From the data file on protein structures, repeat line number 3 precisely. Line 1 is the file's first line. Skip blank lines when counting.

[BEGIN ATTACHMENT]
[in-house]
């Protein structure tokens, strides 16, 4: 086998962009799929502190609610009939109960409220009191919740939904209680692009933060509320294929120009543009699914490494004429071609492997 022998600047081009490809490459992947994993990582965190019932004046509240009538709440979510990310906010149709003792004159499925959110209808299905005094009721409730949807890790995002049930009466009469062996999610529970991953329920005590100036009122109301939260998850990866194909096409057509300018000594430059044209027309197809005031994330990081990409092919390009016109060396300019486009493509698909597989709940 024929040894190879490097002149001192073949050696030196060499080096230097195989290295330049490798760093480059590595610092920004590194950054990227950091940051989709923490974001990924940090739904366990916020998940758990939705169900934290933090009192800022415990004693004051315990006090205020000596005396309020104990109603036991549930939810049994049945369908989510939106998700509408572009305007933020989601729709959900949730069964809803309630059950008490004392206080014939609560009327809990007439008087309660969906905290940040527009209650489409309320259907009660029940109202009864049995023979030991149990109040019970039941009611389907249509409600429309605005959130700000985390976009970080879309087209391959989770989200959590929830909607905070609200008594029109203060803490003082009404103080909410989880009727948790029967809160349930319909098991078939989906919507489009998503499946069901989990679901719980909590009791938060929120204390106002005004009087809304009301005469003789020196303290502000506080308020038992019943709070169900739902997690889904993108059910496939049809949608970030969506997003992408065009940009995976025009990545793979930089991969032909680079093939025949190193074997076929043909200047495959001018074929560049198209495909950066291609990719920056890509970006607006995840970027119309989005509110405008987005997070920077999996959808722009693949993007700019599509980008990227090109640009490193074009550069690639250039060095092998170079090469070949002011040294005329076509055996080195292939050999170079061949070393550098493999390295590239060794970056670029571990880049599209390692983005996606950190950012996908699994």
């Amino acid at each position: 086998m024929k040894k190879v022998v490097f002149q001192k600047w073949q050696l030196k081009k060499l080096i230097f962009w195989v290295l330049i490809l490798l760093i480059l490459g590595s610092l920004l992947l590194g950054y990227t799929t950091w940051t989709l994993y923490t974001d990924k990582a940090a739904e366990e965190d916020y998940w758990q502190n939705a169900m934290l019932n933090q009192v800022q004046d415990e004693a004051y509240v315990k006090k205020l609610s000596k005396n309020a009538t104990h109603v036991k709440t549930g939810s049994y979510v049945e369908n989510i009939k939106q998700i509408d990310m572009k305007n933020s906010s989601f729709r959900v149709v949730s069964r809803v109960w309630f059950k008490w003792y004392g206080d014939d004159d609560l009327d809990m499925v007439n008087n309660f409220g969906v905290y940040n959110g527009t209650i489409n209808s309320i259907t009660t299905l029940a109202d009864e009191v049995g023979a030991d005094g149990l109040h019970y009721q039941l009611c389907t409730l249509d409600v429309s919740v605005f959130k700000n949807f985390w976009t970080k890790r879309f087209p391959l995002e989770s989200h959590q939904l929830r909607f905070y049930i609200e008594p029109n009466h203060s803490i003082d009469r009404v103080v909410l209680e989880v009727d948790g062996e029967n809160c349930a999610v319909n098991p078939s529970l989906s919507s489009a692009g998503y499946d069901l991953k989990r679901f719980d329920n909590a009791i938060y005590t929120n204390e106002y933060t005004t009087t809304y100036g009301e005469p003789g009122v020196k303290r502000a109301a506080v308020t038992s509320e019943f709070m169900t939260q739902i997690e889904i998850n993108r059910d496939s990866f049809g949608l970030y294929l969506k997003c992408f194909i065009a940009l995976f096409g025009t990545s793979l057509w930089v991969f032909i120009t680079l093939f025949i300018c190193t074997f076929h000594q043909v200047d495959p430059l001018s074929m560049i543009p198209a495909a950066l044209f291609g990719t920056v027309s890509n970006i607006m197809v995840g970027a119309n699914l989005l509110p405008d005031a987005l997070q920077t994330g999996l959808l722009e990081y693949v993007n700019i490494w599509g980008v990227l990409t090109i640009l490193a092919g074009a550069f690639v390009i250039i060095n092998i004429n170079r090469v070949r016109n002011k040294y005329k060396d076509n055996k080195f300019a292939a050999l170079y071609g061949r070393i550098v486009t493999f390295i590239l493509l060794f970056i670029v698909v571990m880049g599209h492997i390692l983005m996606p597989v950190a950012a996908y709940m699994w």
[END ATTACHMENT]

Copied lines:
């Amino acid at each position: 086998m024929k040894k190879v022998v490097f002149q001192k600047w073949q050696l030196k081009k060499l080096i230097f962009w195989v290295l330049i490809l490798l760093i480059l490459g590595s610092l920004l992947l590194g950054y990227t799929t950091w940051t989709l994993y923490t974001d990924k990582a940090a739904e366990e965190d916020y998940w758990q502190n939705a169900m934290l019932n933090q009192v800022q004046d415990e004693a004051y509240v315990k006090k205020l609610s000596k005396n309020a009538t104990h109603v036991k709440t549930g939810s049994y979510v049945e369908n989510i009939k939106q998700i509408d990310m572009k305007n933020s906010s989601f729709r959900v149709v949730s069964r809803v109960w309630f059950k008490w003792y004392g206080d014939d004159d609560l009327d809990m499925v007439n008087n309660f409220g969906v905290y940040n959110g527009t209650i489409n209808s309320i259907t009660t299905l029940a109202d009864e009191v049995g023979a030991d005094g149990l109040h019970y009721q039941l009611c389907t409730l249509d409600v429309s919740v605005f959130k700000n949807f985390w976009t970080k890790r879309f087209p391959l995002e989770s989200h959590q939904l929830r909607f905070y049930i609200e008594p029109n009466h203060s803490i003082d009469r009404v103080v909410l209680e989880v009727d948790g062996e029967n809160c349930a999610v319909n098991p078939s529970l989906s919507s489009a692009g998503y499946d069901l991953k989990r679901f719980d329920n909590a009791i938060y005590t929120n204390e106002y933060t005004t009087t809304y100036g009301e005469p003789g009122v020196k303290r502000a109301a506080v308020t038992s509320e019943f709070m169900t939260q739902i997690e889904i998850n993108r059910d496939s990866f049809g949608l970030y294929l969506k997003c992408f194909i065009a940009l995976f096409g025009t990545s793979l057509w930089v991969f032909i120009t680079l093939f025949i300018c190193t074997f076929h000594q043909v200047d495959p430059l001018s074929m560049i543009p198209a495909a950066l044209f291609g990719t920056v027309s890509n970006i607006m197809v995840g970027a119309n699914l989005l509110p405008d005031a987005l997070q920077t994330g999996l959808l722009e990081y693949v993007n700019i490494w599509g980008v990227l990409t090109i640009l490193a092919g074009a550069f690639v390009i250039i060095n092998i004429n170079r090469v070949r016109n002011k040294y005329k060396d076509n055996k080195f300019a292939a050999l170079y071609g061949r070393i550098v486009t493999f390295i590239l493509l060794f970056i670029v698909v571990m880049g599209h492997i390692l983005m996606p597989v950190a950012a996908y709940m699994w």